A total of 471 children aged 10 to 19 were included in the study. Table 1 displays the background characteristics of the studied children [5]. The mean age of children was 15.5 years (SD ± 1.3), of which the majority were females (93.2%), more than 15 years of age (56.1%) and grade 11 students (36.1%). The favorite game of the majority of the studied children was free fire (20%) (Table 2).

Parameter 0.03 0.05 0.25 0.5 0.75 0.95 0.97
Gaming addiction score 24 26.5 42 55 63 75 76
Emotional intelligence score 78 80 86 90 95 101.5 103

Table 2. Percentile table of gaming addiction score and emotional intelligence score.

The lowest possible score for game addiction was 21, and the highest possible score was 105. For emotional intelligence, the lowest possible score was 30, and the highest possible score was 150.

Only 25% of children had a gaming addiction score of more than 63, whereas only 25% had an emotional intelligence score of more than 95 (Table 3).

Parameter Gender P value
Female (n=439) Male (n=32)
Median (IQR) Median (IQR)
Gaming addiction score 55 (42, 63) 56 (47, 66.25) 0.217
Emotional intelligence score 90 (85, 95) 91 (88, 94.25) 0.4

Table 3. Comparison of gaming addiction score and emotional intelligence score between males and females.

Both gaming addiction scores and emotional intelligence scores were not statistically different between males and females (p>0.05) (Table 4).

Variables Emotional intelligence Emotionality Self-control Wellbeing Sociability
Gaming addiction -0.0313 -0.0663 -0.0722 0.041 -0.0174
Salience 0.0125 -0.0016 -0.0665 0.0325 0.0329
Tolerance -0.0575 -0.0116 -0.0359 -0.0048 -0.0985*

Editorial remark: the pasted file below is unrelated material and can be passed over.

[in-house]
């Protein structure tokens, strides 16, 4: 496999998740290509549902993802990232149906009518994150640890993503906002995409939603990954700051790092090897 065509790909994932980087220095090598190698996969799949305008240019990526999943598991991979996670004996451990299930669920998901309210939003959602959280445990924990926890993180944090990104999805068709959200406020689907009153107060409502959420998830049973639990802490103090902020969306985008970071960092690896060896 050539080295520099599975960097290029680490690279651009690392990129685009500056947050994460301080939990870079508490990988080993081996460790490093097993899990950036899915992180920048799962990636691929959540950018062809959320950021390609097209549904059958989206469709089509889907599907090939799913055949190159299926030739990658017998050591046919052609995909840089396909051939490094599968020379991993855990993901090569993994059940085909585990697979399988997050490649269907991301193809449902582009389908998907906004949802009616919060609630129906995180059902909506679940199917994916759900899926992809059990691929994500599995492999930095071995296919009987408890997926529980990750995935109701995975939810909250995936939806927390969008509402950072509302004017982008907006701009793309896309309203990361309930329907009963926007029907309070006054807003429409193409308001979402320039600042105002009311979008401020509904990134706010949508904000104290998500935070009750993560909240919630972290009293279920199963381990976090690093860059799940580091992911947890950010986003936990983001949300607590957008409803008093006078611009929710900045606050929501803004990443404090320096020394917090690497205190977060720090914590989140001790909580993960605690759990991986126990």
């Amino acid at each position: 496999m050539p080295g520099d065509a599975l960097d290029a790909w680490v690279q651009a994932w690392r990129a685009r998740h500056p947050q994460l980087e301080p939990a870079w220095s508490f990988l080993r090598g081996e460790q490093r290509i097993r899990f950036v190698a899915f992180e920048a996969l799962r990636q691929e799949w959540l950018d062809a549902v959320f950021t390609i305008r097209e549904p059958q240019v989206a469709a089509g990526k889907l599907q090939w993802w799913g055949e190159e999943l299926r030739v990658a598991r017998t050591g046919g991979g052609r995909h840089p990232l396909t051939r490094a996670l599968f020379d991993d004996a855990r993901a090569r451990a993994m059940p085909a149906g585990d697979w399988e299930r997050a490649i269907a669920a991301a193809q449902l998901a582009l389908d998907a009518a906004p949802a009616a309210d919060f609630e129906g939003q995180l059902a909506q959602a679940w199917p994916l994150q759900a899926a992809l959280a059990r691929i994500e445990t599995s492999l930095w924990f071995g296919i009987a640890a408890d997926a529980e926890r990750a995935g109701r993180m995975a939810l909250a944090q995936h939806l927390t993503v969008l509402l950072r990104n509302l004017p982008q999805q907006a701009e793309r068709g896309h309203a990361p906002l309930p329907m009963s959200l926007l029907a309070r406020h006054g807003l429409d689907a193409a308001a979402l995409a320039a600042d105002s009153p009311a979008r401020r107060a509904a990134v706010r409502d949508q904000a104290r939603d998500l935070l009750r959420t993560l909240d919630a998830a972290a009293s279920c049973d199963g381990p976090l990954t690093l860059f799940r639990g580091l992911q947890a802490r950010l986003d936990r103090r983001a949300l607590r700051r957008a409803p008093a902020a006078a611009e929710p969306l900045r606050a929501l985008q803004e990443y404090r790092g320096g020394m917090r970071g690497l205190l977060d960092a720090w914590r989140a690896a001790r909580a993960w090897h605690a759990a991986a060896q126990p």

Mood modification -0.0515 -0.058 -0.0982* 0.0558 -0.0171
Relapse -0.0752 -0.089 -0.0275 0.0261 -0.0976*
Withdrawal -0.0133 -0.0328 -0.0692 -0.0021 0.033
Conflict 0.0133 -0.0794 -0.0397 0.0457 0.0242
Problems 0.0174 -0.0471 -0.0191 0.0501 0.0341

Table 4. Correlation of gaming addiction and its dimensions with emotional intelligence and its dimensions.

The correlation between tolerance and sociability, mood modification and self-control, relapse and sociability were statistically significant (p<0.05). However, all these three significant correlations were negative and very weak (Figure 1).

Figure 1: Decision tree for predicting gaming addiction.

The regression model used for the decision tree is given as: Gaming addiction~emotionality+self-control+wellbeing +sociability

At the top, it is the average game addiction score, i.e., about 53. The most important factor in predicting game addiction is self-control. Children whose self-control score is less than 17 tend to be more addicted to the game.

Among those whose self-control score is ≥ 17, emotionality plays a role in determining game addiction, i.e., children with an emotionality score less than 27 tends to be more addicted to the game among those whose self-control score is ≥ 17.